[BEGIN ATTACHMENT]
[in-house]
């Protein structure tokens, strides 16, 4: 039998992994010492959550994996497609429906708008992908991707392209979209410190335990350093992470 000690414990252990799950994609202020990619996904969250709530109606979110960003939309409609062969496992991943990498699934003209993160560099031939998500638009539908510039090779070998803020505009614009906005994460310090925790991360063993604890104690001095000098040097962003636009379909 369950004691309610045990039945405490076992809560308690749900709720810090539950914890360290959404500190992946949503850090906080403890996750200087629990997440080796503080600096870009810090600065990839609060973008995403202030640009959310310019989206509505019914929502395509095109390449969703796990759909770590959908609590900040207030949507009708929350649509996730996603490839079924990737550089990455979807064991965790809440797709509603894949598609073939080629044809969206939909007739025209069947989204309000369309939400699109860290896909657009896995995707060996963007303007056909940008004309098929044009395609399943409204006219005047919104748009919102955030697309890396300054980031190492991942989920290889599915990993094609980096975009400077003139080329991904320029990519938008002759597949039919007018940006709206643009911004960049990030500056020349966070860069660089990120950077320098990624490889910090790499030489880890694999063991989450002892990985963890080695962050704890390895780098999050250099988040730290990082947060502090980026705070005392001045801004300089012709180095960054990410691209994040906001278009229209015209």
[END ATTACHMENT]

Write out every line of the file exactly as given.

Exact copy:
[in-house]
């Protein structure tokens, strides 16, 4: 039998992994010492959550994996497609429906708008992908991707392209979209410190335990350093992470 000690414990252990799950994609202020990619996904969250709530109606979110960003939309409609062969496992991943990498699934003209993160560099031939998500638009539908510039090779070998803020505009614009906005994460310090925790991360063993604890104690001095000098040097962003636009379909 369950004691309610045990039945405490076992809560308690749900709720810090539950914890360290959404500190992946949503850090906080403890996750200087629990997440080796503080600096870009810090600065990839609060973008995403202030640009959310310019989206509505019914929502395509095109390449969703796990759909770590959908609590900040207030949507009708929350649509996730996603490839079924990737550089990455979807064991965790809440797709509603894949598609073939080629044809969206939909007739025209069947989204309000369309939400699109860290896909657009896995995707060996963007303007056909940008004309098929044009395609399943409204006219005047919104748009919102955030697309890396300054980031190492991942989920290889599915990993094609980096975009400077003139080329991904320029990519938008002759597949039919007018940006709206643009911004960049990030500056020349966070860069660089990120950077320098990624490889910090790499030489880890694999063991989450002892990985963890080695962050704890390895780098999050250099988040730290990082947060502090980026705070005392001045801004300089012709180095960054990410691209994040906001278009229209015209």